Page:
According to Florida statutes, a will is a legal document that designates the recipients, or beneficiaries, of an individual’s assets. The individual who makes the will is known as the testator.

All or part of a will may be declared invalid in the event that the will was created by way of undue influence, mistake, duress or fraud. If an individual were to suspect that a will is not valid for any of these reasons, then that individual may contest the will.

An individual who contests the validity of a will is known as the contestant. The contestant must establish, by a preponderance of evidence, that the will was procured by fraudulent means in order to have the document invalidated. However, procuring substantial evidence that demonstrates a will was created under duress, fraud or undue influence may prove to be a difficult task. It is not permissible for a contestant to bring an action contesting the validity of a testator’s will prior to the death of the testator, according to state law.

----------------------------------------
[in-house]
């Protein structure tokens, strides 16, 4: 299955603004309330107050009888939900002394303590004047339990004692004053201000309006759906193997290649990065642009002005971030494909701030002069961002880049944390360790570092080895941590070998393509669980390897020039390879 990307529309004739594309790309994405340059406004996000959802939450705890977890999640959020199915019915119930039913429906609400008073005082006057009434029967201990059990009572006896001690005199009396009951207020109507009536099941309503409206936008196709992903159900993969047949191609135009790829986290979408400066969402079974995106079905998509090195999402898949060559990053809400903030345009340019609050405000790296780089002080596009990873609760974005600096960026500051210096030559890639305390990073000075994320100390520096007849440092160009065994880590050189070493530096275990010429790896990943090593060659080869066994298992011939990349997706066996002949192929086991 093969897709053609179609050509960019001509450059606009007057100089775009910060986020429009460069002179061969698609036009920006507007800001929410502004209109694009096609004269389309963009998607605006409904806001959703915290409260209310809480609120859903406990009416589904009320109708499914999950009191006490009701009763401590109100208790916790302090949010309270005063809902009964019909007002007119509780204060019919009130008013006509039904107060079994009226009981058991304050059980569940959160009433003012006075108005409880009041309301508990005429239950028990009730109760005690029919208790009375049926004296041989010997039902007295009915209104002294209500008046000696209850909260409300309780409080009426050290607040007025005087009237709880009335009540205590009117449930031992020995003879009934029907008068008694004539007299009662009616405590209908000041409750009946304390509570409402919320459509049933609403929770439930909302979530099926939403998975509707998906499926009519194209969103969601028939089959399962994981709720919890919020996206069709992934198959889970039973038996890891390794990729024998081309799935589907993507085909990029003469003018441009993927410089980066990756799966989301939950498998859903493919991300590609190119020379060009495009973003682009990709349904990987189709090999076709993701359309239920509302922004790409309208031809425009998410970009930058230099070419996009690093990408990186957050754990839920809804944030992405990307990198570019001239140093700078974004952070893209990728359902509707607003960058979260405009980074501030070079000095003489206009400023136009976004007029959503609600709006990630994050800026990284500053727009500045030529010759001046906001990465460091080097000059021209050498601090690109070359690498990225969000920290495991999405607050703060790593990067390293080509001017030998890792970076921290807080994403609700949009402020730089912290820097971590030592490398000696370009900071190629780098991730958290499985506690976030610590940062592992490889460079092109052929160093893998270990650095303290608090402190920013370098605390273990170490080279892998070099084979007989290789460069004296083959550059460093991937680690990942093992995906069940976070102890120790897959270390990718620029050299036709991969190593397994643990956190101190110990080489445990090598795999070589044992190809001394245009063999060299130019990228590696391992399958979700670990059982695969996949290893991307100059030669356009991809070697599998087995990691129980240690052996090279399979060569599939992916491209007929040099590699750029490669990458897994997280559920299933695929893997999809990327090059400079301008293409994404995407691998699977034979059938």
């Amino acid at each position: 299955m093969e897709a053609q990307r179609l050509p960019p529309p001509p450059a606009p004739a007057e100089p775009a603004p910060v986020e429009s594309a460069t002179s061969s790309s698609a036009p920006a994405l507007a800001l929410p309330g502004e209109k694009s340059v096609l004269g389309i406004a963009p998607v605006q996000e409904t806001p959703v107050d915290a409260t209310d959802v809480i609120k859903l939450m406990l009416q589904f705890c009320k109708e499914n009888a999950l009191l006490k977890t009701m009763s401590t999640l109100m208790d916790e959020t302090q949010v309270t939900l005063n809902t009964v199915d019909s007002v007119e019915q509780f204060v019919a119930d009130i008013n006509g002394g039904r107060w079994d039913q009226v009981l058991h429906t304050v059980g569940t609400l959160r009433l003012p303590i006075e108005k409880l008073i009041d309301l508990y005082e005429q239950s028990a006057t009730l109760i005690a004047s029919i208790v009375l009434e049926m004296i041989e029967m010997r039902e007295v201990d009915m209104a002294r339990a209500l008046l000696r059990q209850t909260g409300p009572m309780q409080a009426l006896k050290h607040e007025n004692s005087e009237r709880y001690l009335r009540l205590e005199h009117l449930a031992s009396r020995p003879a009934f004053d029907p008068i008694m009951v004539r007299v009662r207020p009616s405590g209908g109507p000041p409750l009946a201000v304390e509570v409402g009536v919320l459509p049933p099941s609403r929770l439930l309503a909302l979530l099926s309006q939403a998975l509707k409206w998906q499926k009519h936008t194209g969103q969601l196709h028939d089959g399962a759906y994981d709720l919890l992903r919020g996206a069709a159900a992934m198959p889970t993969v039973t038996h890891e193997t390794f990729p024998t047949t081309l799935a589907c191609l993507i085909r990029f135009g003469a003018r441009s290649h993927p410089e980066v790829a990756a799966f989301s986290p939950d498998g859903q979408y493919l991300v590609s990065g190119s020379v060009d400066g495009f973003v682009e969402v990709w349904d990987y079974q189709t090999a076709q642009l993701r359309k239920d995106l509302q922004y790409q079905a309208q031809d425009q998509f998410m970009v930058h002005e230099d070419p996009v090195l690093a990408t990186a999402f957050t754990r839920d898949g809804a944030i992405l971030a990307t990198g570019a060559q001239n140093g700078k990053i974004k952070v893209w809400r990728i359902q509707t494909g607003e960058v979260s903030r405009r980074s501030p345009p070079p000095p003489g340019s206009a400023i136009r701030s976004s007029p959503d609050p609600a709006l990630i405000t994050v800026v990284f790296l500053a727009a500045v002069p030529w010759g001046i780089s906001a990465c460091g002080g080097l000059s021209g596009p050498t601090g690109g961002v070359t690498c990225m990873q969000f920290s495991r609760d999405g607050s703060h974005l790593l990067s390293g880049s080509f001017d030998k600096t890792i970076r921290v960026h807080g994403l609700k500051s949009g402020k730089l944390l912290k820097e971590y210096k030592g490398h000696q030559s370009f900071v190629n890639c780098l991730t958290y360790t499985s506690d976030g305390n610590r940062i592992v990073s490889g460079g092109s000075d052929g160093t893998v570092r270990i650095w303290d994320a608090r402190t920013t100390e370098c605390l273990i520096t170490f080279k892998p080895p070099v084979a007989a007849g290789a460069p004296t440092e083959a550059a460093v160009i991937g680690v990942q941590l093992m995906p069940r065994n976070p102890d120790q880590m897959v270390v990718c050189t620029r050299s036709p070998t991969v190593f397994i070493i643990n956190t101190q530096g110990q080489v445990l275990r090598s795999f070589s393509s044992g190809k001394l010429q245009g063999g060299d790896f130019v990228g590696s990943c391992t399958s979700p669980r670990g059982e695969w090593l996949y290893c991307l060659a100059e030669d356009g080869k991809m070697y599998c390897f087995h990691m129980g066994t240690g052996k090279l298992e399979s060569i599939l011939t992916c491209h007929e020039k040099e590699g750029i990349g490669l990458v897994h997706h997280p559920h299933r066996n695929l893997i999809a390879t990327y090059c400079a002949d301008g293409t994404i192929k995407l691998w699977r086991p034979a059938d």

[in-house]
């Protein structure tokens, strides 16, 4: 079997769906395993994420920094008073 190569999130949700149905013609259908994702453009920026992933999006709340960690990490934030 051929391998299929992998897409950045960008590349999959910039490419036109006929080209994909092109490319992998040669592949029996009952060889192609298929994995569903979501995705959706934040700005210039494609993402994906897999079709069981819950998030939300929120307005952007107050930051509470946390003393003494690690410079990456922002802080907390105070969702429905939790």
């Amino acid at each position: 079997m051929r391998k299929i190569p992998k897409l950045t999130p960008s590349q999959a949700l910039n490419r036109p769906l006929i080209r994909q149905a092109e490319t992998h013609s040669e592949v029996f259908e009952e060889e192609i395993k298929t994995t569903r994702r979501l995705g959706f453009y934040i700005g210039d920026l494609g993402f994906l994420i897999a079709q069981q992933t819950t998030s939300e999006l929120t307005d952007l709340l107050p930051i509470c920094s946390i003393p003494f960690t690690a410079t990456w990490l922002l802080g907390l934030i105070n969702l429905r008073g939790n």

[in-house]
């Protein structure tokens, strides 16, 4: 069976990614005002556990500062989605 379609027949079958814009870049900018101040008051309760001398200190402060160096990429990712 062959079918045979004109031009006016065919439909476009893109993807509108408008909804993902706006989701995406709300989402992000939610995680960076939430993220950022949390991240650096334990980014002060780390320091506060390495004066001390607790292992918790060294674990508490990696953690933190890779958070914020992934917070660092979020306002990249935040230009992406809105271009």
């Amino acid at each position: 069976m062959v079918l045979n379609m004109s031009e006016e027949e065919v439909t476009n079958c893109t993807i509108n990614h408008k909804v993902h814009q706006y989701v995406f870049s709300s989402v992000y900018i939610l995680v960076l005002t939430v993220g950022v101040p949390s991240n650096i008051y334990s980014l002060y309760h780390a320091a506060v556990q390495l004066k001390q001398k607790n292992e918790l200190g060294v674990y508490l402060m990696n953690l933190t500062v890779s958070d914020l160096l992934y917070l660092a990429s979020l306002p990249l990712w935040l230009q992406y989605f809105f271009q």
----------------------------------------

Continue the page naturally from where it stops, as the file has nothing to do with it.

An estate planning lawyer may look at a decedent’s will and review the evidence to determine whether contesting its validity is a viable option. For example, if there is medical evidence that demonstrates that a testator lacked the mental capacity to make sound decisions regarding his or her estate, it might be possible to contest the will. Another way to challenge the will is to show that the testator was vulnerable and was manipulated.

In the event that the contestant is successful, a will might be partially or entirely voided. If there were no previous wills drafted by the testator, the court might distribute the testator’s estate through the probate process.

Luis E. Barreto